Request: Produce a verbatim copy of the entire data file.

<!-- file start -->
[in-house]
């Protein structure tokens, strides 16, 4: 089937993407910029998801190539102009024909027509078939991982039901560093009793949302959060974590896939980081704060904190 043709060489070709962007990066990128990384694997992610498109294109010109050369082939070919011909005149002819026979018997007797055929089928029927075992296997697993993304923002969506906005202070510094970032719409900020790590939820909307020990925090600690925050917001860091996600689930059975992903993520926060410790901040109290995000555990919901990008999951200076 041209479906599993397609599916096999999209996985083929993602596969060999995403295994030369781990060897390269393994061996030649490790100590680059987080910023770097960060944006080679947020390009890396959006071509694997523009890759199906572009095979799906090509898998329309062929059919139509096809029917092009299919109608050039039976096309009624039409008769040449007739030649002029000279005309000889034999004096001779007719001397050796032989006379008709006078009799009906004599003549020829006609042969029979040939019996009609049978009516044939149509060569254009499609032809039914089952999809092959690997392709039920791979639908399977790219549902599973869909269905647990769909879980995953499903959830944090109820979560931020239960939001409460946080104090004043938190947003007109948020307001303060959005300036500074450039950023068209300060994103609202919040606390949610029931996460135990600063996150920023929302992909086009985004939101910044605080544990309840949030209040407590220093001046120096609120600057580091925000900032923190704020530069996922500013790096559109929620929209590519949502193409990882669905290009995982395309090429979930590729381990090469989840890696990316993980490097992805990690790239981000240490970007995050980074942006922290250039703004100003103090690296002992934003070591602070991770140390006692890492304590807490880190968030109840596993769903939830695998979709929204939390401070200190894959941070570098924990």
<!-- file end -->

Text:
[in-house]
């Protein structure tokens, strides 16, 4: 089937993407910029998801190539102009024909027509078939991982039901560093009793949302959060974590896939980081704060904190 043709060489070709962007990066990128990384694997992610498109294109010109050369082939070919011909005149002819026979018997007797055929089928029927075992296997697993993304923002969506906005202070510094970032719409900020790590939820909307020990925090600690925050917001860091996600689930059975992903993520926060410790901040109290995000555990919901990008999951200076 041209479906599993397609599916096999999209996985083929993602596969060999995403295994030369781990060897390269393994061996030649490790100590680059987080910023770097960060944006080679947020390009890396959006071509694997523009890759199906572009095979799906090509898998329309062929059919139509096809029917092009299919109608050039039976096309009624039409008769040449007739030649002029000279005309000889034999004096001779007719001397050796032989006379008709006078009799009906004599003549020829006609042969029979040939019996009609049978009516044939149509060569254009499609032809039914089952999809092959690997392709039920791979639908399977790219549902599973869909269905647990769909879980995953499903959830944090109820979560931020239960939001409460946080104090004043938190947003007109948020307001303060959005300036500074450039950023068209300060994103609202919040606390949610029931996460135990600063996150920023929302992909086009985004939101910044605080544990309840949030209040407590220093001046120096609120600057580091925000900032923190704020530069996922500013790096559109929620929209590519949502193409990882669905290009995982395309090429979930590729381990090469989840890696990316993980490097992805990690790239981000240490970007995050980074942006922290250039703004100003103090690296002992934003070591602070991770140390006692890492304590807490880190968030109840596993769903939830695998979709929204939390401070200190894959941070570098924990």